Redesigning the Bridj Traveler App
Bridj runs shuttles throughout cities that can quickly establish new routes to adapt to the area's transportation needs, complimenting it where demand is high or fill in gaps that exist in the public transit infrastructure. The traveler app was originally built to search for and purchase passes to ride Bridj, track your vehicle, and get directions to your stop, with a long term goal of eventually being able to dynamically create bus stops based on the aggregate of its booked riders. Some screens from the old app design can be seen below.
The traveler app was initially designed as a platform to sell passes for transportation in urban areas along a predetermined route with unchanging pickup and dropoff stops. We wanted to improve on that system further by better catering each vehicle's trips to the riders final destination. Once the dynamic algorithm was built and ready to plug into the backend, we needed to be able to sell passes for a dynamically generated route. But since the system had to wait until every rider had boarded the vehicle in order to calculate the dynamic stop, an exact drop off location couldn't be presented to the riders during the purchasing flow or the beginning of the ride. This left us with two primary problems: How do we make users comfortable with purchasing a trip without the precise location of their drop off? And once they've purchased a trip, how do we make the trip experience from their origin to their destination comfortable and anxiety-free without the precise location of their drop off?
Modifying the Bridj traveler app for dynamic service required building a great experience out of something that is inherently anxiety inducing. I needed to figure out how to erase the anxiety of not immediately knowing their precise drop-off stop, convincing the user to place all of their trust in our service.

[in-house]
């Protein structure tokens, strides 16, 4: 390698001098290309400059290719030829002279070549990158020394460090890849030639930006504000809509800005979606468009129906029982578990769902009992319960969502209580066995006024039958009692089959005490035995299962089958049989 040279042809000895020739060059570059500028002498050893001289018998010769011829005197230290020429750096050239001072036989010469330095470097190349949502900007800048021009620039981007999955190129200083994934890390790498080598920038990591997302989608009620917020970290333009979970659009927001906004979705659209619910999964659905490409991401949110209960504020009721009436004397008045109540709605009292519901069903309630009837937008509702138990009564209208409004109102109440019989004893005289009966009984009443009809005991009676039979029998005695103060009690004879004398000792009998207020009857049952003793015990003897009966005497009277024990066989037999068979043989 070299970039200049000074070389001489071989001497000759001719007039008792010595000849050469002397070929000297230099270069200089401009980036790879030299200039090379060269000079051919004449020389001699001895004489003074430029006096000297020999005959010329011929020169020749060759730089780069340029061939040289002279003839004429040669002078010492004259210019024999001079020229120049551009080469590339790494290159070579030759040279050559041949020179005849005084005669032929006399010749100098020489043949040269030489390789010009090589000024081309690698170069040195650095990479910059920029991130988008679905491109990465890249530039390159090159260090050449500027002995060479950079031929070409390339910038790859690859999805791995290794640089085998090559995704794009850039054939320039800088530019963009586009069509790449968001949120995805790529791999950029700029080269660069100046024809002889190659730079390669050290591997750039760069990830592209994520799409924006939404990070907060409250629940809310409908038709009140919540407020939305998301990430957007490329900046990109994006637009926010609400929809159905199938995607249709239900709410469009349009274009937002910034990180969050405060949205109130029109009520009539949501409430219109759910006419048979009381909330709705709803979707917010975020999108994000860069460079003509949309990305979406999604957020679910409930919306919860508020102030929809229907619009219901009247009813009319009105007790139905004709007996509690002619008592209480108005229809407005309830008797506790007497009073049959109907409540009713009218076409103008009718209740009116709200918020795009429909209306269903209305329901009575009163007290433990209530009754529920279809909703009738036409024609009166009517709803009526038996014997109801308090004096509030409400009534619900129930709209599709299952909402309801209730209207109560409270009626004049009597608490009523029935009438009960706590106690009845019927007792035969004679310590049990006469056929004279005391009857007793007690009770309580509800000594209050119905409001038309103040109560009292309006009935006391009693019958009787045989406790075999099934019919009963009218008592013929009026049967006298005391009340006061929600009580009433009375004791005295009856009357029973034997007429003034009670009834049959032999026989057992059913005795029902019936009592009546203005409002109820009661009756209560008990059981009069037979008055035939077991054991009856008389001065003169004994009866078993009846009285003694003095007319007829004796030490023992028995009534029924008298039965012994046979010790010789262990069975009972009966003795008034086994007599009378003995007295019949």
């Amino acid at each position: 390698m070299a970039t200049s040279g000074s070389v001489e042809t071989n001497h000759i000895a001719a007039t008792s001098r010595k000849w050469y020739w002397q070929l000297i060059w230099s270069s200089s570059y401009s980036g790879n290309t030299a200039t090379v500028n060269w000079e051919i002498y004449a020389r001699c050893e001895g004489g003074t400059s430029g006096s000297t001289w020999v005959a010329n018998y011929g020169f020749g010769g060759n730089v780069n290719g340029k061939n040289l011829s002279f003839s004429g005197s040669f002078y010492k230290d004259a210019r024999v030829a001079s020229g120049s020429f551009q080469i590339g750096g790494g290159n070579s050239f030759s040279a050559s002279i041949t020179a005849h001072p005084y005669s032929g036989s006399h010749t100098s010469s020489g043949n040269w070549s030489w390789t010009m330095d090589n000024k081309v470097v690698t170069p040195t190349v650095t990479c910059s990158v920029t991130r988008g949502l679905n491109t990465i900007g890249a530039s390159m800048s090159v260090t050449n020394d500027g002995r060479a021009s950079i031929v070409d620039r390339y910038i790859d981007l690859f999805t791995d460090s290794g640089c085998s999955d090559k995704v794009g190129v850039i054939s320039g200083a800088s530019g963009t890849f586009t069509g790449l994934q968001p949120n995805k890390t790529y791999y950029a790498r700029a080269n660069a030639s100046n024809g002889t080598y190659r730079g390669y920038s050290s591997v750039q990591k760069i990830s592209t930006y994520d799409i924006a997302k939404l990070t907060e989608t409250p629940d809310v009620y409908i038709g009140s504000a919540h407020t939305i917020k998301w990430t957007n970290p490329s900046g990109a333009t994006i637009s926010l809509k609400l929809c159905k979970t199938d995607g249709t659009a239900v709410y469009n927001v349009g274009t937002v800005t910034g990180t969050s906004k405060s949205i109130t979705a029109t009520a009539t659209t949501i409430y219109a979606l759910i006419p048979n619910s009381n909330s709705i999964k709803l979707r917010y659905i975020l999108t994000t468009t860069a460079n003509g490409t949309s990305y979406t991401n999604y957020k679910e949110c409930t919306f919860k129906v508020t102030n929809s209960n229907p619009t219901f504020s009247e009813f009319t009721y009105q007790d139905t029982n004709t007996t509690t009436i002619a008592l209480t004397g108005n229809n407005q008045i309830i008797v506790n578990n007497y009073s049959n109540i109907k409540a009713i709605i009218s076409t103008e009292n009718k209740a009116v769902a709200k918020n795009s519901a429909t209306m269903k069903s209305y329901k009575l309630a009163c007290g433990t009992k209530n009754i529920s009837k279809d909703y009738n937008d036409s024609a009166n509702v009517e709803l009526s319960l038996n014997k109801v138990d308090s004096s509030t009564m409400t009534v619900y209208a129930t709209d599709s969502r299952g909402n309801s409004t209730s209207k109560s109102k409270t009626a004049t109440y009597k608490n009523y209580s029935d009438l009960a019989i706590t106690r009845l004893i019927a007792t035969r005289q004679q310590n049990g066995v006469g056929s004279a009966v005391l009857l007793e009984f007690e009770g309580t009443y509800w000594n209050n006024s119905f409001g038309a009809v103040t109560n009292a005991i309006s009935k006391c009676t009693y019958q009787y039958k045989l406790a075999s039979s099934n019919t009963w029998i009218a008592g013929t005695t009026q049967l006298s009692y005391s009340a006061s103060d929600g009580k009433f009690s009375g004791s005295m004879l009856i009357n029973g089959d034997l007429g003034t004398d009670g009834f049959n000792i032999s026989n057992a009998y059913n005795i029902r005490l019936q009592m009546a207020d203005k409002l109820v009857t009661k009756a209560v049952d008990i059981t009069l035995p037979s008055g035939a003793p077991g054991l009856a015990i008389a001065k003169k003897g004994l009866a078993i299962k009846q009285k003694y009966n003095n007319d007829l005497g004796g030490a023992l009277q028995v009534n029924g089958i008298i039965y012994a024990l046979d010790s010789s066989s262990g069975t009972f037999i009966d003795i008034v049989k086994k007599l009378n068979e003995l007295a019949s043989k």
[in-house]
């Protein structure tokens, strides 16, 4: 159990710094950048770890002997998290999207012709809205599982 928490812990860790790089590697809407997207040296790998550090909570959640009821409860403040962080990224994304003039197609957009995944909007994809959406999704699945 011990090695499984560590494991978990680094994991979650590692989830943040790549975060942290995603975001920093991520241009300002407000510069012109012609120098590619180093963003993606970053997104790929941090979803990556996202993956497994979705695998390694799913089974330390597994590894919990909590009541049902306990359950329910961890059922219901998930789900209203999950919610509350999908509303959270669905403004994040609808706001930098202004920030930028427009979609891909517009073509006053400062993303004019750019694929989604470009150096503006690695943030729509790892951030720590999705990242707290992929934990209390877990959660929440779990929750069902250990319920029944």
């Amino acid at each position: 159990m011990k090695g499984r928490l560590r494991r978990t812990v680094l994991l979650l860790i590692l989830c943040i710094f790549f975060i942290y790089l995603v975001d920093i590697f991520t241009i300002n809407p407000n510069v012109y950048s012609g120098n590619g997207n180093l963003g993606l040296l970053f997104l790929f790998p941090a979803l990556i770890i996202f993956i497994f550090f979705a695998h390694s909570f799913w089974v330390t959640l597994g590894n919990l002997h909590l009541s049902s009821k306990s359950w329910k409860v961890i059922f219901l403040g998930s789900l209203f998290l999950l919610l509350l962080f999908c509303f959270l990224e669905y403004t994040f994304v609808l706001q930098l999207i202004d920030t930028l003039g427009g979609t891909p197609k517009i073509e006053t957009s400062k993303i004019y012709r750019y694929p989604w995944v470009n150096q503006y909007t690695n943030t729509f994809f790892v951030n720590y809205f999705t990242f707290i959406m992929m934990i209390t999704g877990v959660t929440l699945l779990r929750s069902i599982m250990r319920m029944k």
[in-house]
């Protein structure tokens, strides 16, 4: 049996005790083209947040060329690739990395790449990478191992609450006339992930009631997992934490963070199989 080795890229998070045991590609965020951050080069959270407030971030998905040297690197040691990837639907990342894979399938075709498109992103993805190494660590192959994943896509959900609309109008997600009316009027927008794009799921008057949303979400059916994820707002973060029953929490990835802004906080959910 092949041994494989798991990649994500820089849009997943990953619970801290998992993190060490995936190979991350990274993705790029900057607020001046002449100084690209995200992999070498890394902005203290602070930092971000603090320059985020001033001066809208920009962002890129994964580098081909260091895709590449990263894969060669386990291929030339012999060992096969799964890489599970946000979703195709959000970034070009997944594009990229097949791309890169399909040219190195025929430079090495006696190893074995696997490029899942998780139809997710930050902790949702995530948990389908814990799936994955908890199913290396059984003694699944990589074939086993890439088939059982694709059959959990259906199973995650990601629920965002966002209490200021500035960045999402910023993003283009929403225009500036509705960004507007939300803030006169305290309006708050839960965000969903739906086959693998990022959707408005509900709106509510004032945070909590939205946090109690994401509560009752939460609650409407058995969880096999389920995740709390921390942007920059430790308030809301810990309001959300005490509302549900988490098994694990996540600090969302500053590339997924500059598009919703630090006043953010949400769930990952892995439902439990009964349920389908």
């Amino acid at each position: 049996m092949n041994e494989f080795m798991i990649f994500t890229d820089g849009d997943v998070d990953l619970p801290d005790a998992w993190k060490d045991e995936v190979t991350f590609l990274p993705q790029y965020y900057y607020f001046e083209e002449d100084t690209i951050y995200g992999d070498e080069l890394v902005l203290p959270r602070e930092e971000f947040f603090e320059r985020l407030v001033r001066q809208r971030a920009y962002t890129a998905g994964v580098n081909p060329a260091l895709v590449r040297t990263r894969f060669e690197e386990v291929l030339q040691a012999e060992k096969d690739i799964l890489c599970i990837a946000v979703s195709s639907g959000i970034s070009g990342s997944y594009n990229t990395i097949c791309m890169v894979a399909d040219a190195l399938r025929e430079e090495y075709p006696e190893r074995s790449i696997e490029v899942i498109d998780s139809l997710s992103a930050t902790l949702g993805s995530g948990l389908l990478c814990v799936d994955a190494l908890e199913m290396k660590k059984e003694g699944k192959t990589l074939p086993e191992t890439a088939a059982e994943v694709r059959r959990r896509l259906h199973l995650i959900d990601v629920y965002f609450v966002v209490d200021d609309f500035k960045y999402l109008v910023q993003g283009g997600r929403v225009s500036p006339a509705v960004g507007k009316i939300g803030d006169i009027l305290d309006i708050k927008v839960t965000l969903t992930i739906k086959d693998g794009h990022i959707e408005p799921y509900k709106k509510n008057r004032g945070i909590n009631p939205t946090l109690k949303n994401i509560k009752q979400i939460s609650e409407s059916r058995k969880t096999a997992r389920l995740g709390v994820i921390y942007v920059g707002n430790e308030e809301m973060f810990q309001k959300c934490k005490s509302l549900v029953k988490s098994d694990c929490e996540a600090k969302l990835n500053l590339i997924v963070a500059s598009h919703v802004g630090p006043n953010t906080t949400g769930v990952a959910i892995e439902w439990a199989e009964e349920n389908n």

Competitive Analysis: Bridj's value is similar to that of other ride-hailing transportation services such as Uber, Lyft, and Fasten: a faster, more comfortable alternative to public transportation that gets people to where they want to go. However it differs in that it doesn't function as a point-to-point service, with an emphasis on driving down costs and urban congestion with its shuttle-driven ride-sharing model. As a result, the service rests more between point-to-point ride hailing and conventional public transportation, which doesn’t require an app to utilize. Third party transit apps and general navigation apps (Google maps, Transit app, Apple maps, Waze, etc.) also proved useful during the research phase. These applications are built to guide users through a traveling experience they’re unfamiliar with, but none exist that achieved what Bridj was aiming to accomplish with a dynamic stop system.
Qualitative Research: Based on two years of user observation aboard our vehicles, it was decided that a constantly updating visual of the trip route in the app would not be displayed. When providing service on the original unchanging routes, users were already keen to offer their own commentary on which routes they thought the shuttles should be taking. Since our data science team had already determined the most efficient routes through the city (and our dynamic routing system would soon be doing this on the fly in reaction to changing traffic patterns and user requests), displaying fluid route plans would only serve to contribute to users anxiety, confusion, and ultimately be of little value. I wanted users to relax during their trip and to engage only when notifying them of their impending stop. A common behavior in users of other ride sharing services is to compare their trip in progress with the fastest route on Google maps, due to a mistrust in the drivers and the extra amount charged as a result. Since the Bridj service charges a flat price for each trip (static and dynamic), this inclination to double-check routes is greatly minimized, and should hypothetically deter constant verification of the vehicle route.
Sketches: Given the size of our small team and my being the only designer, we had significant flexibility to rapidly iterate and test. I could quickly sketch flows and design concepts for immediate discussion and prototyping. Depending on the feature and complexity of the mechanisms being tested, more refined digital wireframes were pulled together for low fidelity prototyping in either Invision or a quick and dirty iOS app. More formal design reviews with the product team would soon follow to determine a concept's feasibility and garner additional feedback. Initially, my design direction leaned toward a map interface to navigate the entire trip, similar to other ride sharing mobile apps. This lead to a fairly complicated and bloated UI as I tried to include all pieces of required information for every stage of the trip.